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Patients Prefer More Invasive Form of Colon Scan: Study
They reported less pain with traditional colonoscopy than with 'virtual' imaging procedure
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Tuesday, May 22, 2012
But a new study has found that patients overwhelmingly preferred colonoscopy to the less invasive and less time-consuming CT-based colon scan.
Colonoscopy has long been the standard of care for colon cancer screening. Computed tomography (CT) colonography -- sometimes called "virtual colonoscopy" -- is a newer technology and involves simply scanning the abdomen to look for abnormalities.
Colon cancer is one of the most common cancers in the world but can largely be prevented with adequate screening.
For this study, 90 patients at average risk for colon cancer underwent CT colonography followed by a colonoscopy within the following two hours. They then answered 13 questions regarding their experience.
All participants underwent the same preparation for the procedure, involving drinking copious amounts of liquid the night before to clean out the bowel.
Three-quarters of the patients said they would opt for a traditional colonoscopy for their next examination.
The remaining one-quarter who preferred CT colonography said they did so because it took less time -- 10 minutes versus about 30 minutes for colonoscopy.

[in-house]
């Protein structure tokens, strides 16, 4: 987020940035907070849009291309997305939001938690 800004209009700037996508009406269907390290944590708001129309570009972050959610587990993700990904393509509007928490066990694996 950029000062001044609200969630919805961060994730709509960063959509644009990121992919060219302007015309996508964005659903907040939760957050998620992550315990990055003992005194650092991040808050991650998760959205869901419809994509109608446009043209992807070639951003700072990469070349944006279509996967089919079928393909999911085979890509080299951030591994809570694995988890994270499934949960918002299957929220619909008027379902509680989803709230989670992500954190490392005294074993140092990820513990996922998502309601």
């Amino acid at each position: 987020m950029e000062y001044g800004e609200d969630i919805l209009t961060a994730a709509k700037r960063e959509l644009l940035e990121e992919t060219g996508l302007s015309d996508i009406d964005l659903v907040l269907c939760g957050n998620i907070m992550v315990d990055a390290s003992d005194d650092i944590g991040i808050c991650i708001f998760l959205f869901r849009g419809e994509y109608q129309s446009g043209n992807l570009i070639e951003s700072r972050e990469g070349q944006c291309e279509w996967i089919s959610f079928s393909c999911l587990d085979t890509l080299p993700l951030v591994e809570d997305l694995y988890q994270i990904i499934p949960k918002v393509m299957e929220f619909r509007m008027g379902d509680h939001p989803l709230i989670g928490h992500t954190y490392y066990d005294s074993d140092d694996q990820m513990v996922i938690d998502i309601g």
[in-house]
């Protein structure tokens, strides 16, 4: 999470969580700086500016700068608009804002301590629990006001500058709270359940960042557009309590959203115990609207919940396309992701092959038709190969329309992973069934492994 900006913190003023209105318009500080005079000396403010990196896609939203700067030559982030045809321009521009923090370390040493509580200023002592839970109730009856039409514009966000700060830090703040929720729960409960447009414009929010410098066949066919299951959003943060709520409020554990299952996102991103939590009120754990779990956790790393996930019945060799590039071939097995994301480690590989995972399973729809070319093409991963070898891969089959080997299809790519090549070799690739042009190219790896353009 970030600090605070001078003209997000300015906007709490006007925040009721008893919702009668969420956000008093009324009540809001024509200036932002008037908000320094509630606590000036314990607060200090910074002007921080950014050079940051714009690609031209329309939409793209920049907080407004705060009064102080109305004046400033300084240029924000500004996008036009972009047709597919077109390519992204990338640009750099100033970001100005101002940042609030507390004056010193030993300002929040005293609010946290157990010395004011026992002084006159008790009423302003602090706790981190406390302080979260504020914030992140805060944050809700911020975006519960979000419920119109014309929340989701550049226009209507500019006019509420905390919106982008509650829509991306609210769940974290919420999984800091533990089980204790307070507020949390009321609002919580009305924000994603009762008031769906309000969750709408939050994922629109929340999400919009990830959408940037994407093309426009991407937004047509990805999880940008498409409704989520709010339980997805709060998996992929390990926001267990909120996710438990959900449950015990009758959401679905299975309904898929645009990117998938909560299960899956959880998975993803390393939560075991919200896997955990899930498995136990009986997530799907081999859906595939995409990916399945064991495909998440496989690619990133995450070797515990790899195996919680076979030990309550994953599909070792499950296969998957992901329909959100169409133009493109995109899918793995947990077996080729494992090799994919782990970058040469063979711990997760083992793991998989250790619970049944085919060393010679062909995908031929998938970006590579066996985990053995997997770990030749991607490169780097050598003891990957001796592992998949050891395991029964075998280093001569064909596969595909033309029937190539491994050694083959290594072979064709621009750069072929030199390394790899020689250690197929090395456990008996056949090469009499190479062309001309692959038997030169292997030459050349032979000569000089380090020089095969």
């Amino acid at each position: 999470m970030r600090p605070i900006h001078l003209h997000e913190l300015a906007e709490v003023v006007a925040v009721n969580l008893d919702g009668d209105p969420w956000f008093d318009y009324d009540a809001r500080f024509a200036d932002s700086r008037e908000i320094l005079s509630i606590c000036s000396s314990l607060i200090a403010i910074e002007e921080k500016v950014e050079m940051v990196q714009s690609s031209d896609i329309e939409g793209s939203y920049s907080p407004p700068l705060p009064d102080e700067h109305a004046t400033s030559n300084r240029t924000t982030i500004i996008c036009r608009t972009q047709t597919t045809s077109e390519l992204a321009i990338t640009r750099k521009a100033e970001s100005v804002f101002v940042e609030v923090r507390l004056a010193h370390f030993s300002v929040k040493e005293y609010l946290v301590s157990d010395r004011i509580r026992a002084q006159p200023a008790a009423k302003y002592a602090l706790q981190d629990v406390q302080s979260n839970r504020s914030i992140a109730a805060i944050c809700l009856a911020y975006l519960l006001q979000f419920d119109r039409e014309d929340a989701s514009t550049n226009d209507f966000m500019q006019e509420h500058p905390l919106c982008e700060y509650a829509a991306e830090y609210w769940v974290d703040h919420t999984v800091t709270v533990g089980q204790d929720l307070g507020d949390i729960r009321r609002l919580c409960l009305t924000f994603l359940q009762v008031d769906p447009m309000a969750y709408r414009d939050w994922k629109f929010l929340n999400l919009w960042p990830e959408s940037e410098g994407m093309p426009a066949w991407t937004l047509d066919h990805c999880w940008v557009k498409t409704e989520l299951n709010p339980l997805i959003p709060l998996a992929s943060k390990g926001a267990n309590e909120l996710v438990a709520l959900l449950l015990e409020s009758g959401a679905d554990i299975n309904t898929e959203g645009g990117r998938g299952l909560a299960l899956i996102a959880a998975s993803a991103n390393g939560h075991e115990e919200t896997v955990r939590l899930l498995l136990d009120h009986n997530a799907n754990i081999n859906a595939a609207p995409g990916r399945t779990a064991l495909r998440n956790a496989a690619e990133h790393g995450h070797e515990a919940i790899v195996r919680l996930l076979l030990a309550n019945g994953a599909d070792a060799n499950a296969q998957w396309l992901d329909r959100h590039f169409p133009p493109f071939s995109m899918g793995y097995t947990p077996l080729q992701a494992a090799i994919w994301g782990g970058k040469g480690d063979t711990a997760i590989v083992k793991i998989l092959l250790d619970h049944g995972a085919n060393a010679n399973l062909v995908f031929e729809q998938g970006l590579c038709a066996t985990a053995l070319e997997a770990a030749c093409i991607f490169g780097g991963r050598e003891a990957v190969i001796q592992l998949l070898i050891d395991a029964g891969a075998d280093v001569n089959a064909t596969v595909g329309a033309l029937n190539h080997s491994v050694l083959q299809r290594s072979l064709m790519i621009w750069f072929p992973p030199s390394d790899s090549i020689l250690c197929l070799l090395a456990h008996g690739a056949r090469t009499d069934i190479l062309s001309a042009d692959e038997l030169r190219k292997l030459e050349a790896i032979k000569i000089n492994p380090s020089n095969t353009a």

"Overall, patients would prefer colonoscopy for a repeat procedure," said Dr. Greg Rosenfeld, co-author of the study, which is being presented Tuesday at Digestive Disease Week meetings in San Diego.
Specifically, participants reported less anxiety and pain with a colonoscopy, as well as a slight preference for the endoscopy unit (used for colonoscopy) versus the radiation suite (used for CT colonography).
Rosenfeld, of the University of British Columbia in Vancouver, said the researchers were a "little bit surprised" by the findings, but attribute them to the fact that patients reported less pain with the colonoscopy.
Patients received mild sedation and were conscious during the colonoscopy. No sedation or painkiller was given for the CT colonography, which involves distending the stomach with carbon dioxide.
A second study presented at the conference found that patients' perception of the preparation required for a colonoscopy (often cited as onerous and uncomfortable) affected not only how clean the colon was but also how accurately polyps and adenomas were detected.
For this study, 430 patients undergoing colonoscopy completed an 18-point questionnaire regarding how clean their bowel was and other aspects of their experience with the procedure.
There was a correlation between how well the bowel was prepared and both how clean the bowel was at the time of the colonoscopy and how many adenomas were found.
"How many adenomas we found is directly associated with how many cancers develop and how many lives we could save," said study lead author Dr. Edward Holt, a gastroenterology fellow with California Pacific Medical Center in San Francisco.
After adjusting for various factors, women were found to be, overall, less satisfied with the experience. It's not clear why, but the fact that women are more likely than men to have irritable bowel syndrome may be related, Holt said.
Because the studies were presented at a medical meeting, the data and conclusions should be viewed as preliminary until published in a peer-reviewed journal.
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